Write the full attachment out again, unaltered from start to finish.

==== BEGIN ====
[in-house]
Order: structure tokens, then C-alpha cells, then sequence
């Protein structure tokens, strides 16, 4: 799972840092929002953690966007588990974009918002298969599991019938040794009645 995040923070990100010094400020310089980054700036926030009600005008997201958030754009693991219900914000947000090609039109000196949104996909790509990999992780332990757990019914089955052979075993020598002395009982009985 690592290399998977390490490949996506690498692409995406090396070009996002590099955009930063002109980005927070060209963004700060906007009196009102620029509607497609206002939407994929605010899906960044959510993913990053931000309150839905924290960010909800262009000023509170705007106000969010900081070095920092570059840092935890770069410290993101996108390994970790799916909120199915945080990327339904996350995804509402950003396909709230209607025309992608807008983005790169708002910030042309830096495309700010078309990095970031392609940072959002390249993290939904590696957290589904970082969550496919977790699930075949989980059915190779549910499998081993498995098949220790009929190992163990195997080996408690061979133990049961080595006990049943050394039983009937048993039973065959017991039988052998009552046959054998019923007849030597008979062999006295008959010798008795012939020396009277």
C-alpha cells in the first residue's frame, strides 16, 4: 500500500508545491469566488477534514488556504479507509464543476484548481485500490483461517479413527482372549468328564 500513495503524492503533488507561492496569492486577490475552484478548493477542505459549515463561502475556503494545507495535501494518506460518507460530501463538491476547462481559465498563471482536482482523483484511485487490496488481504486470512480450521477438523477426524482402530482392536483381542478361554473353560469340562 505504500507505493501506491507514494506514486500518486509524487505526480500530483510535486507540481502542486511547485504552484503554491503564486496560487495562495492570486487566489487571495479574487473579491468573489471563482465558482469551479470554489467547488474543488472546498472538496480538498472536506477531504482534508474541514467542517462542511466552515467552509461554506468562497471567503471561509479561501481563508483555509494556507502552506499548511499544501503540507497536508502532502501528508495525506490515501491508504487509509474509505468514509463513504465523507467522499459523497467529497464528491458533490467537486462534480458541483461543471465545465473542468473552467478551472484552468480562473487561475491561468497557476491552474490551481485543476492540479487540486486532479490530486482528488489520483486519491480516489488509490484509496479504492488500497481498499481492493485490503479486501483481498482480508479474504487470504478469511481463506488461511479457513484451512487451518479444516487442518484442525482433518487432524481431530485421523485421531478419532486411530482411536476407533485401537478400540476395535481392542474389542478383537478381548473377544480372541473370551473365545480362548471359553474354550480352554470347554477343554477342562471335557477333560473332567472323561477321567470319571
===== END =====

[in-house]
Order: structure tokens, then C-alpha cells, then sequence
């Protein structure tokens, strides 16, 4: 799972840092929002953690966007588990974009918002298969599991019938040794009645 995040923070990100010094400020310089980054700036926030009600005008997201958030754009693991219900914000947000090609039109000196949104996909790509990999992780332990757990019914089955052979075993020598002395009982009985 690592290399998977390490490949996506690498692409995406090396070009996002590099955009930063002109980005927070060209963004700060906007009196009102620029509607497609206002939407994929605010899906960044959510993913990053931000309150839905924290960010909800262009000023509170705007106000969010900081070095920092570059840092935890770069410290993101996108390994970790799916909120199915945080990327339904996350995804509402950003396909709230209607025309992608807008983005790169708002910030042309830096495309700010078309990095970031392609940072959002390249993290939904590696957290589904970082969550496919977790699930075949989980059915190779549910499998081993498995098949220790009929190992163990195997080996408690061979133990049961080595006990049943050394039983009937048993039973065959017991039988052998009552046959054998019923007849030597008979062999006295008959010798008795012939020396009277």
C-alpha cells in the first residue's frame, strides 16, 4: 500500500508545491469566488477534514488556504479507509464543476484548481485500490483461517479413527482372549468328564 500513495503524492503533488507561492496569492486577490475552484478548493477542505459549515463561502475556503494545507495535501494518506460518507460530501463538491476547462481559465498563471482536482482523483484511485487490496488481504486470512480450521477438523477426524482402530482392536483381542478361554473353560469340562 505504500507505493501506491507514494506514486500518486509524487505526480500530483510535486507540481502542486511547485504552484503554491503564486496560487495562495492570486487566489487571495479574487473579491468573489471563482465558482469551479470554489467547488474543488472546498472538496480538498472536506477531504482534508474541514467542517462542511466552515467552509461554506468562497471567503471561509479561501481563508483555509494556507502552506499548511499544501503540507497536508502532502501528508495525506490515501491508504487509509474509505468514509463513504465523507467522499459523497467529497464528491458533490467537486462534480458541483461543471465545465473542468473552467478551472484552468480562473487561475491561468497557476491552474490551481485543476492540479487540486486532479490530486482528488489520483486519491480516489488509490484509496479504492488500497481498499481492493485490503479486501483481498482480508479474504487470504478469511481463506488461511479457513484451512487451518479444516487442518484442525482433518487432524481431530485421523485421531478419532486411530482411536476407533485401537478400540476395535481392542474389542478383537478381548473377544480372541473370551473365545480362548471359553474354550480352554470347554477343554477342562471335557477333560473332567472323561477321567470319571